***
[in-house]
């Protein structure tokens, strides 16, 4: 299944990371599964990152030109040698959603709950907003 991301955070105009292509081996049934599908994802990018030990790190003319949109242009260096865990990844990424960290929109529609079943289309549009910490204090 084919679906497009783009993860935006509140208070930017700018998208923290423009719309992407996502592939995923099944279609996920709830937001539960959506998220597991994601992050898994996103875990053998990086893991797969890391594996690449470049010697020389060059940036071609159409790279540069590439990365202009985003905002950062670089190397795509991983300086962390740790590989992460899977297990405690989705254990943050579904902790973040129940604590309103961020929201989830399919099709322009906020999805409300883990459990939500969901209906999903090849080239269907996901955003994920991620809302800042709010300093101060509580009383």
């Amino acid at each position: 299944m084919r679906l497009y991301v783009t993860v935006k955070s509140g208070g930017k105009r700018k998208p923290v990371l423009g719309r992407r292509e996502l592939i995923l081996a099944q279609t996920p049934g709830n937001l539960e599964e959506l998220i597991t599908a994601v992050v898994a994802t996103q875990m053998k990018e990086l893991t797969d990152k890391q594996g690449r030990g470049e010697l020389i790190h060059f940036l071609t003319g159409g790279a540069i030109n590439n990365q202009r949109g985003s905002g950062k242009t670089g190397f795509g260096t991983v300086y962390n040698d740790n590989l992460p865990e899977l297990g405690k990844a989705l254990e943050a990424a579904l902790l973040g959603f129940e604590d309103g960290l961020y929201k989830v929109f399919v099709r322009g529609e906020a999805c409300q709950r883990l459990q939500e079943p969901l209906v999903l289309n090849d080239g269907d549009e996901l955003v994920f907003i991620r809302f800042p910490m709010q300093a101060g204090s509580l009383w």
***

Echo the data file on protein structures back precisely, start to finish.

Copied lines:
[in-house]
């Protein structure tokens, strides 16, 4: 299944990371599964990152030109040698959603709950907003 991301955070105009292509081996049934599908994802990018030990790190003319949109242009260096865990990844990424960290929109529609079943289309549009910490204090 084919679906497009783009993860935006509140208070930017700018998208923290423009719309992407996502592939995923099944279609996920709830937001539960959506998220597991994601992050898994996103875990053998990086893991797969890391594996690449470049010697020389060059940036071609159409790279540069590439990365202009985003905002950062670089190397795509991983300086962390740790590989992460899977297990405690989705254990943050579904902790973040129940604590309103961020929201989830399919099709322009906020999805409300883990459990939500969901209906999903090849080239269907996901955003994920991620809302800042709010300093101060509580009383």
């Amino acid at each position: 299944m084919r679906l497009y991301v783009t993860v935006k955070s509140g208070g930017k105009r700018k998208p923290v990371l423009g719309r992407r292509e996502l592939i995923l081996a099944q279609t996920p049934g709830n937001l539960e599964e959506l998220i597991t599908a994601v992050v898994a994802t996103q875990m053998k990018e990086l893991t797969d990152k890391q594996g690449r030990g470049e010697l020389i790190h060059f940036l071609t003319g159409g790279a540069i030109n590439n990365q202009r949109g985003s905002g950062k242009t670089g190397f795509g260096t991983v300086y962390n040698d740790n590989l992460p865990e899977l297990g405690k990844a989705l254990e943050a990424a579904l902790l973040g959603f129940e604590d309103g960290l961020y929201k989830v929109f399919v099709r322009g529609e906020a999805c409300q709950r883990l459990q939500e079943p969901l209906v999903l289309n090849d080239g269907d549009e996901l955003v994920f907003i991620r809302f800042p910490m709010q300093a101060g204090s509580l009383w």